But ads like that one could make unifying the Republican Party to take on Boxer tougher this fall. And Fiorina, in the course of proving her conservative bona fides, has drifted into territory that California's blue-tinged electorate may not go for -- she thinks, for example, that people on the federal no-fly list should be able to buy guns, and has been outspokenly anti-choice and anti-gay marriage.
In the governor's race, meanwhile, another business tycoon-turned-Republican, Meg Whitman, is likely to steamroll opponent Steve Poizner. Like Fiorina, Whitman's campaign is at least partly powered by her own wealth; unlike Fiorina, Whitman -- the former CEO of eBay -- is breaking records along the way. (She's put $71 million of her own money into the race, paying her chief consultant, Mike Murphy, $90,000 a month.) Whitman would go on to face Democrat Jerry Brown, who leads in polls looking at November -- at least until millions of dollars in ads start raining down on him.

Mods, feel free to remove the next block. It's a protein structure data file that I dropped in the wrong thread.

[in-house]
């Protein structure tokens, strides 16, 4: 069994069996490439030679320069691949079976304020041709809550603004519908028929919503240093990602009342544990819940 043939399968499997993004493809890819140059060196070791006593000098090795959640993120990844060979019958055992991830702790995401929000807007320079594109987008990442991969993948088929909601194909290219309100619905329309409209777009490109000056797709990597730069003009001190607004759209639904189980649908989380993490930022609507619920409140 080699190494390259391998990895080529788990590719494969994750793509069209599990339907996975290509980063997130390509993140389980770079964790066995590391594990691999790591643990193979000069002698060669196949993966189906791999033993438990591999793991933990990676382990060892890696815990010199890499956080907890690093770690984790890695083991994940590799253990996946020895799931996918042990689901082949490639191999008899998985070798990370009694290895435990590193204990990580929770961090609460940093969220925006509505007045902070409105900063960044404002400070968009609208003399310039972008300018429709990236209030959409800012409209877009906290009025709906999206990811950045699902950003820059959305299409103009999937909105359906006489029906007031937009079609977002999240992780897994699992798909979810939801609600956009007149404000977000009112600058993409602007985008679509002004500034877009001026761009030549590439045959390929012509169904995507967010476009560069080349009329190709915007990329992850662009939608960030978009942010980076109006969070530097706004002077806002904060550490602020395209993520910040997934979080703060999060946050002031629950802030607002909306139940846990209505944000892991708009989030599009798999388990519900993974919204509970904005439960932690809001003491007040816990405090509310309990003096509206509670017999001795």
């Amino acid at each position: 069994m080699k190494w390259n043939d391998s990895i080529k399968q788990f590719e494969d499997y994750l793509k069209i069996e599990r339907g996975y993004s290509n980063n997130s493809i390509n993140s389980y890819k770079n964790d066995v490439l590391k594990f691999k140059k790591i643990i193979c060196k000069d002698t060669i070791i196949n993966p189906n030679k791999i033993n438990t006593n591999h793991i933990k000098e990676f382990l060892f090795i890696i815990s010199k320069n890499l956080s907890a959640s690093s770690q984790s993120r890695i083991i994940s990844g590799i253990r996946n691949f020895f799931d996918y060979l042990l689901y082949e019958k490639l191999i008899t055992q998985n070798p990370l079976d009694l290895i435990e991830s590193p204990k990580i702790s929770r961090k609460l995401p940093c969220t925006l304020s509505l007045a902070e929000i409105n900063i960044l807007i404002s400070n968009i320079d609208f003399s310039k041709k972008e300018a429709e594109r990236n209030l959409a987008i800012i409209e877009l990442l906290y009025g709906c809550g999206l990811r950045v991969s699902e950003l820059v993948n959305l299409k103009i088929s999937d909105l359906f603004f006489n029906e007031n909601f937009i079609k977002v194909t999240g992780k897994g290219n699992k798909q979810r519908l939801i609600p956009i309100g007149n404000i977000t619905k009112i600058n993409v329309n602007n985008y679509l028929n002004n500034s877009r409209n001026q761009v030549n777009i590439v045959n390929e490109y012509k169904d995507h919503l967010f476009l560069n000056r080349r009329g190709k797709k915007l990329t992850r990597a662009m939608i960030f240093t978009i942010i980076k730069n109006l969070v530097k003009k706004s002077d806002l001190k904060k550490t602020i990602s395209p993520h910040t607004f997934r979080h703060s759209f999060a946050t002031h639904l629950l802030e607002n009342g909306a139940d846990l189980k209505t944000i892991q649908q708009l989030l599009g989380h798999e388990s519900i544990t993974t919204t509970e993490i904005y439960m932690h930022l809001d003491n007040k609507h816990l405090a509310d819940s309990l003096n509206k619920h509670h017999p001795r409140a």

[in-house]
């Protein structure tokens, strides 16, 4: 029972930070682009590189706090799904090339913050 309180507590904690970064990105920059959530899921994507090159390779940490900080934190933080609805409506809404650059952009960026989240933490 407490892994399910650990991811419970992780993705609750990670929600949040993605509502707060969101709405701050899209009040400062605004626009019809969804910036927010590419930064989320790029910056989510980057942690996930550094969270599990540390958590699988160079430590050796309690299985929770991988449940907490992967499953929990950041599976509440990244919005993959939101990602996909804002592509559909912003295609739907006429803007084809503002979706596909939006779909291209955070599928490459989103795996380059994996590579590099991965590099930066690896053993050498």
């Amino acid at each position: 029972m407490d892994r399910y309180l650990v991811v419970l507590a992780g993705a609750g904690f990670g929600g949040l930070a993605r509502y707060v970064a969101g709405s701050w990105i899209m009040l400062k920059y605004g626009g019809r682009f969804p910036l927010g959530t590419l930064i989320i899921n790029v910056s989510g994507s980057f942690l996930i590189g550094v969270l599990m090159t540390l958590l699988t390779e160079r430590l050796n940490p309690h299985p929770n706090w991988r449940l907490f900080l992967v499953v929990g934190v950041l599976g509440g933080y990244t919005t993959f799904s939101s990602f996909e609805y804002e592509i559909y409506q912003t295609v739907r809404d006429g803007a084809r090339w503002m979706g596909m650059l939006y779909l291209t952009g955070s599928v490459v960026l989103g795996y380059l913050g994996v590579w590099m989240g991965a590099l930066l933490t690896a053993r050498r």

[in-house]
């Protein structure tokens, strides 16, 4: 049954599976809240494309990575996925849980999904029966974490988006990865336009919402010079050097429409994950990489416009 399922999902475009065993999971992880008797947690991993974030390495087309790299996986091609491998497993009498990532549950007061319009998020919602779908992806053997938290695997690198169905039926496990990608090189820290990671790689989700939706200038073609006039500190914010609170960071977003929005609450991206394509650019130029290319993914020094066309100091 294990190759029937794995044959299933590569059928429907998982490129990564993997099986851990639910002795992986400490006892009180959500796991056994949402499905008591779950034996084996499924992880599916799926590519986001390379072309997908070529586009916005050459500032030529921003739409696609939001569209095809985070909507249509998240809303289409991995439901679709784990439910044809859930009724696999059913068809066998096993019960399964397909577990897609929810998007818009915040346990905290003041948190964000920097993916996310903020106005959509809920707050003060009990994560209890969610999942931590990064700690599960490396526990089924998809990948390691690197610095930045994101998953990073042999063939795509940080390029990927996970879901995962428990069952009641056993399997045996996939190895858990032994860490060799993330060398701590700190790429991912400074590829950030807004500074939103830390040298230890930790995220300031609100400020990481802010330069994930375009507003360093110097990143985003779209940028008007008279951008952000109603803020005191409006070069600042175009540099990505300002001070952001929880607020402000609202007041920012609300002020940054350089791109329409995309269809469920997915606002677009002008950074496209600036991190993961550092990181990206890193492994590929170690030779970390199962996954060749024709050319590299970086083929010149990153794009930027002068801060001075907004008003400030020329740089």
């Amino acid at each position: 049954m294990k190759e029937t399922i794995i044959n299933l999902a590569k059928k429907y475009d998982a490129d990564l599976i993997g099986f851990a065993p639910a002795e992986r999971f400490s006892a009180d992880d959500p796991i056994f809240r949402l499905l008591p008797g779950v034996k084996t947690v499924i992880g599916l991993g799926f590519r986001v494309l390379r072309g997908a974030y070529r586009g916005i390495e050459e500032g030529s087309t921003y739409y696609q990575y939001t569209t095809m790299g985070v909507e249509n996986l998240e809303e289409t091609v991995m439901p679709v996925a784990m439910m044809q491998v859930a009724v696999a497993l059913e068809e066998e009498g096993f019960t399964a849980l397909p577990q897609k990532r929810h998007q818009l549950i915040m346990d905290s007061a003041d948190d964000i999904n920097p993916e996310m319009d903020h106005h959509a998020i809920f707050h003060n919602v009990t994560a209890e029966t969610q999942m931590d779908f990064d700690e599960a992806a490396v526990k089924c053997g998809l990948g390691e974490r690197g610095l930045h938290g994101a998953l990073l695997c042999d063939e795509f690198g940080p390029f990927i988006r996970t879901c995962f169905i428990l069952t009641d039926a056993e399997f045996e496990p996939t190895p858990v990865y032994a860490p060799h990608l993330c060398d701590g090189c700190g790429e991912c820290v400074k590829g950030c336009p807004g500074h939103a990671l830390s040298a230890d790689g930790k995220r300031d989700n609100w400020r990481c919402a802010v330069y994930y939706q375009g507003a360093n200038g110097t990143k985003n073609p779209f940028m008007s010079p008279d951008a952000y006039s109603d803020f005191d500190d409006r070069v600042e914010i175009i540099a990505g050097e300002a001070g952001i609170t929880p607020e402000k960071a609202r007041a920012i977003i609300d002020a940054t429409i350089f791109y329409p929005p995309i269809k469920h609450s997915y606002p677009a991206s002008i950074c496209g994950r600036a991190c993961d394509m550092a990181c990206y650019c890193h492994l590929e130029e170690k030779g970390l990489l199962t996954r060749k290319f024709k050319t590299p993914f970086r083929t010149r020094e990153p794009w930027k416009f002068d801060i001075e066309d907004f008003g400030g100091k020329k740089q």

Democrats have their own competitive race to watch in California -- Rep. Jane Harman, a Blue Dog and a hawk on national security, faces a serious challenge from progressive Marcy Winograd. Winograd got a third of the vote in a 2006 race; in the rematch, with anti-incumbent fever sweeping the country, she could do better. Polls close at 11 p.m. Eastern.
Other races to watch Iowa Republicans will nominate a candidate to take on Gov. Chet Culver, a Democrat who faces the same general malaise his party is struggling with around the country. The choice is between former Gov. Terry Branstad and a more conservative rival, Bob Vander Plaats, who chaired Mike Huckabee's presidential campaign in the state two years ago. In Maine, both parties have crowded primaries to choose candidates to replace Gov. John Baldacci, a Democrat. And in a conservative district in Georgia, voters in a special election will choose a replacement for Rep. Nathan Deal, a Republican who resigned to run for governor -- but Democrats can't win the seat, as today's vote is a runoff between two conservative Republicans who finished at the top of the ballot last month.